Recent appeals case from America's heartland teaches a valuable lesson: Experts who issue ambiguous written reports can cause unnecessary delays and costs.
On the other hand, if your expert's report develops a strong, unbiased case, courts will usually rely on it. Comprehensive reports provide enough detail to help recreate the expert's analyses and conclusions — and, if necessary, prepare alternative calculations using different assumptions.
Here's a summary of a recent Wisconsin Court of Appeals case that deals with this issue, along with a checklist of items that comprehensive valuation reports cover. (Swiderski Equipment, Inc. and Alex K. Swiderski v. James Swiderski, 374 Wis.2d 438)
Company Pitches a Buyout
In January 2013, Swiderski Equipment, a farm equipment company owned by a father and son in in Wisconsin, offered to buy out a minority shareholder for $1,000 a share. The buyout price followed a corporate redemption agreement (CRA) that the owners entered when the business was formed in 1986. The CRA's fixed buyout price had never been updated.
The Circuit Court of Outagamie County, Wisconsin, ordered the son to accept the company's buyout of his 510 shares for $510,000. The son appealed, and a Wisconsin Court of Appeals remanded the case for an appraisal.
The company hired an expert who valued the son's shares at $615,000 as of December 31, 2012. But this updated valuation didn't satisfy the son. He argued that it was unclear from the written report whether the expert had analyzed the reasonableness of owners' compensation or taken discounts for lack of control and marketability.
So, on a second round of appeal, the expert struck out — that is, his report was disregarded because it was unclear on these key points. As a result, the case was, again, remanded to the circuit court for a second appraisal.
Writing Your "Playbook"
Written expert reports are tools that help judges and jurors understand the analyses experts perform to arrive at their conclusions. Professional organizations generally don't require business valuation experts to issue written reports, but they can be essential when an expert is given limited opportunity to testify in court. In fact, in some situations — such as certain appeals and U.S. Tax Court cases — the written report may serve as an expert's only form of direct testimony.
Judges and jurors also may refer to an expert's report during deliberations. So, it's important to provide enough detail in the report to allow the person who determines facts to verify the expert's analysis — or perform an independent estimate of value using similar methodology with different assumptions.
Following the Rules
Although there's no prescribed format for business valuation reports, a comprehensive one will address the following elements:
- Definition of the assignment, including the name of the company, size of the block, effective date, and basis of value such as control or minority or nonmarketable,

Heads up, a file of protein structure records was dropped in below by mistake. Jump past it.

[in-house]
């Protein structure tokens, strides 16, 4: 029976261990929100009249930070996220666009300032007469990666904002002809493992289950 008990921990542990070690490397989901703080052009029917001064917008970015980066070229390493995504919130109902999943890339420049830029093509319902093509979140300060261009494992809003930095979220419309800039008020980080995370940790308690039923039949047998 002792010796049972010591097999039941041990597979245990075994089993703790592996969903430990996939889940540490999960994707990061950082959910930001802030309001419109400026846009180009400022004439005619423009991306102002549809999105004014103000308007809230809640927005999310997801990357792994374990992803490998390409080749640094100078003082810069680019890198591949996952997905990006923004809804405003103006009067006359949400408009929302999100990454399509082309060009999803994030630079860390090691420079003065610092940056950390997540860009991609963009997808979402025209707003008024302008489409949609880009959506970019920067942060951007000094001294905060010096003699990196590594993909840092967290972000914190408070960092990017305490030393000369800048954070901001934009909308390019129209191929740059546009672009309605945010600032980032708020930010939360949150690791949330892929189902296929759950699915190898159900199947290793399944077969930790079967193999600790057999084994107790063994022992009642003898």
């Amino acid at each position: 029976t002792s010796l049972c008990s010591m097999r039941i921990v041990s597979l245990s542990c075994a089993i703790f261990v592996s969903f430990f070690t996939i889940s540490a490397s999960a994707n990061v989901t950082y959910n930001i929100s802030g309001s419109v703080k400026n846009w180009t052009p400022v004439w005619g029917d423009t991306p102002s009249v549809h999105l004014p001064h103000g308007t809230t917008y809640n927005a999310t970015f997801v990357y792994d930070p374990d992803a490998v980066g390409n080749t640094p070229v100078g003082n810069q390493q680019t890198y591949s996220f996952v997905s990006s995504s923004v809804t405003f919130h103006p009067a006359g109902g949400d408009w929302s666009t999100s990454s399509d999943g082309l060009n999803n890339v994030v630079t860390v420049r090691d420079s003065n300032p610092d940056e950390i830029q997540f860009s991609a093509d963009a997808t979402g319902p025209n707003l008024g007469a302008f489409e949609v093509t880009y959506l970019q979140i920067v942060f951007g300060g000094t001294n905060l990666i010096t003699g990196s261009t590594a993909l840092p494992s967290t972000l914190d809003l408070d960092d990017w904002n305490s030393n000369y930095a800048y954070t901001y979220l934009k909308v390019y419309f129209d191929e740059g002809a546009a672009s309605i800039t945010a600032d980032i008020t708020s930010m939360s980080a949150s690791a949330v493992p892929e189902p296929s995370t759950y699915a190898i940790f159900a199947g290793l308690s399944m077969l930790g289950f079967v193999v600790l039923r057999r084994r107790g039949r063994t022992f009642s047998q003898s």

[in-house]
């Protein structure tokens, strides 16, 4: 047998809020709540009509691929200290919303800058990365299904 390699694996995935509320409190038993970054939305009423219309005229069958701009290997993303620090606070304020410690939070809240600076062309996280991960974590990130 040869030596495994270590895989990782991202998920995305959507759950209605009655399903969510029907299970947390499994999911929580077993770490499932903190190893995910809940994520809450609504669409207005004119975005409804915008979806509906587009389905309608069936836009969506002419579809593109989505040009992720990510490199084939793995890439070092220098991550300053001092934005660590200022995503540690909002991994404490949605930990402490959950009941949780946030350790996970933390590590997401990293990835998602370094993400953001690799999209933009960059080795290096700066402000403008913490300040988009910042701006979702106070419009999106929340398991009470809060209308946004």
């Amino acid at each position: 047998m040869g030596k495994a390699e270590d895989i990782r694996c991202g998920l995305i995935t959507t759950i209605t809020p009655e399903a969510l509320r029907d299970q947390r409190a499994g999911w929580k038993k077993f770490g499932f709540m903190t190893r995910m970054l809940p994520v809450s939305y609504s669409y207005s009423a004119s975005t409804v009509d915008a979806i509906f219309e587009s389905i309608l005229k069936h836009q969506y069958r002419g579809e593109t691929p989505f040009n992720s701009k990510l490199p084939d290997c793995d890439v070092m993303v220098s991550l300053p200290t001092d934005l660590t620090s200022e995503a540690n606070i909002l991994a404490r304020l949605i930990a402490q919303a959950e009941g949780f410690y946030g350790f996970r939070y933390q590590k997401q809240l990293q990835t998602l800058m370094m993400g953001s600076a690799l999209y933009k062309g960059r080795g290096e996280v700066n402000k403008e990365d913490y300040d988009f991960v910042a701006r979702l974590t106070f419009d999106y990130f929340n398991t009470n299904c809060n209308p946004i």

- Purpose of the valuation (for example, estate tax, marital dissolution, shareholder dispute, M&A or compliance with Generally Accepted Accounting Principles),
- Definition of the standard of value (for example, fair value, strategic value or fair market value),
- History of the company and nature of operations,
- Analysis of the company's financial performance and risk,
- Analysis of the industry outlook and general economic conditions on the valuation date
- Prior transactions of the company's stock, including past appraisals and purchase offers,
- Application of valuation methods under the cost, market and income approaches, and
- Application of valuation discounts, including discounts for lack of control and marketability.
Comprehensive reports show the scope of evidence that the expert considered in arriving at his or her conclusions. Experienced experts openly acknowledge and reconcile evidence that contradicts with their conclusions. Often there are valid reasons for contradictory evidence.
Shortcuts Can Be Costly
Does your valuation expert's report cover all the bases? Some experts issue abbreviated letter reports or simple calculations to save client's time and money. But this case demonstrates that a full written report can often be money well spent.
WILLIAM P. ALLEN, CPA/ABV, CFE
Bill is a member of the American Institute of Certified Public Accountants accredited in Business Valuations (ABV); a Certified Fraud Examiner (CFE) accredited by the Association of Certified Fraud Examiners; and the New York State Society of Certified Public Accountants. He has more than 5 years' experience in public accounting serving both commercial businesses and nonprofit organizations. As a member of the Brisbane team, Bill is responsible for valuation, forensic accounting, and litigation support services. Bill is a graduate of Le Moyne College and has worked with our Firm since graduating in 2006.